How had patriotism become fanaticism? A well-meaning but misguided effort to rouse a populace indifferent to the war, after President Wilson declared hostilities against Germany in 1917, careened tragically out of control. A federal propaganda agency called the Committee on Public Information enlisted writers, artists, educators, speakers, journalists and every medium at its disposal to fuse the American people into “one white-hot mass,” in the words of CPI director George Creel. But the government also demonized the enemy and those suspected of sympathizing with it. As a result, those who exulted in being part of the great and selfless enterprise of righteous war eagerly repressed individuals and minority groups who didn’t subscribe to the same values. In the malign stress of wartime, a thousand ardent fingers wove a stifling blanket of uniform thought and opinion across America.
In this atmosphere of fear and suspicion, hysterical rumors flew like bats from a cave. Residents of the Bitterroot swore they saw German airships overhead and German wireless stations deep in the forests. Poisoned beans were being imported in a “diabolical plot to murder Americans,” the Helena Independent reported. German agents armed with toxic bee pollen were fixing to destroy Montana’s wheat crop, the Daily Missoulian announced.
As risible as these rumors were, the hysteria that spawned them also lubricated the machinations of industrial firms like the Anaconda Copper Mining Company, eager to squelch dissidents and labor activists such as the anti-capitalist I.W.W. The Wobblies were a pesky, in-your-face movement whose attacks on working conditions and low wages and instigation of strikes began to threaten the Anaconda’s huge war profits. Tying troublemakers to the German enemy proved remarkably easy, despite any proof. Rumors and innuendos were enough.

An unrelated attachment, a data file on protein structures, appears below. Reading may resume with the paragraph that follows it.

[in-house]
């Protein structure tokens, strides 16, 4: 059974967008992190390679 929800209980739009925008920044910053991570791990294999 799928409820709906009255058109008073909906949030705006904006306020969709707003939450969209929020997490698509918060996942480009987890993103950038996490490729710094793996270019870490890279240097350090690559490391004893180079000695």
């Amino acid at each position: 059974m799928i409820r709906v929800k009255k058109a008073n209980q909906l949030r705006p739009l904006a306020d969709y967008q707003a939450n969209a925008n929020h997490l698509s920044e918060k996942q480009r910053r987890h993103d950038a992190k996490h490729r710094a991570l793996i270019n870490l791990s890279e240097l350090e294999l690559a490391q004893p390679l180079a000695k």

And thus was born Montana’s sedition law, on a snowy February in 1918 in a special session of the state legislature. It ran its course in just more than a year. Hundreds were arrested; 79 were convicted. The Montana law’s federal counterpart, a section of the Espionage Act, was strengthened by an amendment that copied Montana’s law almost word for word.
Under the federal law, more than 1,500 dissidents, including Socialist presidential candidate Eugene Debs, were imprisoned. Debs’ appeal to the Supreme Court was denied, as were others’, but growing doubts by Justices Oliver Wendell Holmes Jr. and Louis D. Brandeis eventually led to a much more robust interpretation of the First Amendment, giving more breathing room for dissent. But that more enlightened thinking was far too late for the Montana sedition prisoners and their national counterparts.
In 2006, however, law and journalism students at the University of Montana, guided by law professor Jeff Renz and me, and motivated to action by the horrific unfairness of the convictions, successfully petitioned Gov. Brian Schweitzer to posthumously pardon the ex-convicts. Descendants gathered from across the country in the Capitol Rotunda on May 3, 2006, to gain closure as the governor signed each individual petition and said “I’m sorry” to each relative. With this act of redemption and redress, the governor liberated them and their descendants, and all of us, from the shame of their unjust convictions.